Fatal motorcycle crashes increase 5% during a full moon and 32% during the annual supermoon, according to research published in the British Medical Journal (December 11, 2017) .
Riders should be particularly wary in 2020 as there will be three super moons: March 9 (a “Super Worm Moon”), April 7 (a “Super Pink Moon”) and May 7 (a “Super Flower Moon”).
The statistical study titled, The full moon and motorcycle related mortality: population based double control study, includes data from Australia, the United States, the United Kingdom and Canada.
Warning of risks
While the researchers confirm the observational data cannot prove any firm conclusions, they warn of the risks of seemingly minor distractions, urging constant attention while riding or driving.
Study co-author Eldar Shafir says the study “adds to the literature that small distractions can sometimes lead to life-altering consequences”. Eldar is a Professor in Behavioral Science and Public Policy and professor of psychology and public affairs at the Woodrow Wilson School of Public and International Affairs.
“Glancing at the full moon takes the motorcyclist’s gaze off the road, which could result in a loss of control,” he says.
“The average ride on a motorcycle is more dangerous than a drunk driver with no seatbelt traveling the same distance. Because of this, we recommend riders and drivers orient their attention, ignore distractions, and continuously monitor their dynamic surroundings.”
Moon draws attention
The authors claim that people’s attention may be naturally drawn to a full moon, potentially contributing to fatal motorcycle crashes.
To test their hypothesis, they analysed data from the official United States registry of motor vehicle crashes from 1975 to 2014, during which time 494 full moons and 65 supermoons appeared. They calculated the number of fatal crashes on full moon nights compared with nights with a quarter moon (one week before and after the full moon).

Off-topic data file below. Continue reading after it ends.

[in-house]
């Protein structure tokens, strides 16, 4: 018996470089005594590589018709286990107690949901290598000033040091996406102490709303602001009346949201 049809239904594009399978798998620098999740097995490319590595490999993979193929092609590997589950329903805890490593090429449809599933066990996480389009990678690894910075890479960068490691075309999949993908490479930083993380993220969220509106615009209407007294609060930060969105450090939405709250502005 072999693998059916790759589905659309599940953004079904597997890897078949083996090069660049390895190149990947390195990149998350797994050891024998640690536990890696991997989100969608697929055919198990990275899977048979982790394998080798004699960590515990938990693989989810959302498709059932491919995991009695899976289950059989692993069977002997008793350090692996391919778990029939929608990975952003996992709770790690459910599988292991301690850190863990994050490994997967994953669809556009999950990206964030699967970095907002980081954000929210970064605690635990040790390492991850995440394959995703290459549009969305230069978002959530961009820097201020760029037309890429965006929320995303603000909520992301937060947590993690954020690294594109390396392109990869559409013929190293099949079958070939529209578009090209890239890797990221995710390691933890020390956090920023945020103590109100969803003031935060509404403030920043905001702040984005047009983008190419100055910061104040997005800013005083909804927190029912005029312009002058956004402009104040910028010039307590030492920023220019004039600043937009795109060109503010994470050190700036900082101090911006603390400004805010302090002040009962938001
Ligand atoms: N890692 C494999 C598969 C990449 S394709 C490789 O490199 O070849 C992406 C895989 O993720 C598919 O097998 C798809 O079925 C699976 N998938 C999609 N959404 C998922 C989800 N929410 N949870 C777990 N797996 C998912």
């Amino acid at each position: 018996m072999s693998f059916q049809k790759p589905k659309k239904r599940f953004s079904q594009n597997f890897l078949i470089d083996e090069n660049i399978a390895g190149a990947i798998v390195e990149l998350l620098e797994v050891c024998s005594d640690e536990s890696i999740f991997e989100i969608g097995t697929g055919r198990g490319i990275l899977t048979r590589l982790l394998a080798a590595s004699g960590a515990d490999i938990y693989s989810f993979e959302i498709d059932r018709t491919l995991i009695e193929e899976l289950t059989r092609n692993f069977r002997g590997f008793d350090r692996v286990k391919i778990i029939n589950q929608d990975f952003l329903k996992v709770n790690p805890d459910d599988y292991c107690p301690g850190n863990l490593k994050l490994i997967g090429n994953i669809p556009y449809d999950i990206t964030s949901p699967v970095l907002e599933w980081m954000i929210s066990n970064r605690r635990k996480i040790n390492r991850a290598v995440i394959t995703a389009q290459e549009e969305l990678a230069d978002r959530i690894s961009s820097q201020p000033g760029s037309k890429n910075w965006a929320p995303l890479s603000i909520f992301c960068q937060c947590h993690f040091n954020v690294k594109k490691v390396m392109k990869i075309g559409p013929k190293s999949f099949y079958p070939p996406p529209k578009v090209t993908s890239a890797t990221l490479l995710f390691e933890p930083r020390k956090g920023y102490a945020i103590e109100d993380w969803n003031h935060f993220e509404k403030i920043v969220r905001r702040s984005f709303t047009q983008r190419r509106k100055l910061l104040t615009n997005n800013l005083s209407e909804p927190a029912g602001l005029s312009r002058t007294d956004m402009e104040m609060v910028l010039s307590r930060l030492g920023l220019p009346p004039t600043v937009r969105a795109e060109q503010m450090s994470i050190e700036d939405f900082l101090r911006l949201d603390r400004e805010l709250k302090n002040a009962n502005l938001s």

The researchers defined a full moon as the one night each month when the entire facing surface of the moon was illuminated. They also included the rare occasions in which two full moons appeared in the same month. They studied the 16 hours of night from 4pm to 8am over 40 consecutive years.
They found 4994 fatal crashes occurred on the nights with a full moon, which is equal to 9.10 crashes per night. In contrast, a total of 8.64 fatal crashes per night occurred on nights without a full moon.
Fatalities increased further under a supermoon, amounting to a total of 703 fatal crashes, or 10.82 fatal crashes per night. This means that for every two full moon nights, there was one additional fatal crash. Under the supermoon, this increased to two additional deaths.
Overall, there was a total increase of 226 additional fatal crashes on nights with a full moon during the entire study period.
“While these figures might seem low on the surface, they are quite significant,” Donald says. “All of these deaths could have been prevented completely by small differences in behaviour.”
The typical motorcyclist was a middle-aged man riding a street bike with a large engine in a rural location, who experienced a head-on front impact. Less than half were wearing a helmet. Seventy-three percent of the crashes occurred during the hours before midnight, and 27% after midnight.
The researchers repeated their analyses in the United Kingdom, Canada and Australia and found similar results.
The researchers highlight the limitations of the study. For example, other distractions and traffic hazards were not taken into account, and neither were factors including the prevailing weather or moon visibility. And while they used large datasets, like any routinely collected data, errors could have been made when the data was entered.
Nevertheless, the study’s findings highlight the importance of safe, careful and attentive driving, under all conditions.
“We encourage motorcycle riders to wear a helmet, activate headlights, scan the road surface and be wary of other vehicles,” Donald says.
“The best approach to safe driving is reducing as many distractions as possible and keeping alert behind the wheel.
“That’s good advice for all the rest of us who don’t ride motorcycles, too,” Eldar says.
The project was supported by the Canada Research Chairs Program, the Canadian Institute for Advanced Research, the Canadian Institutes of Health Research, and the Ontario Ministry of Transportation.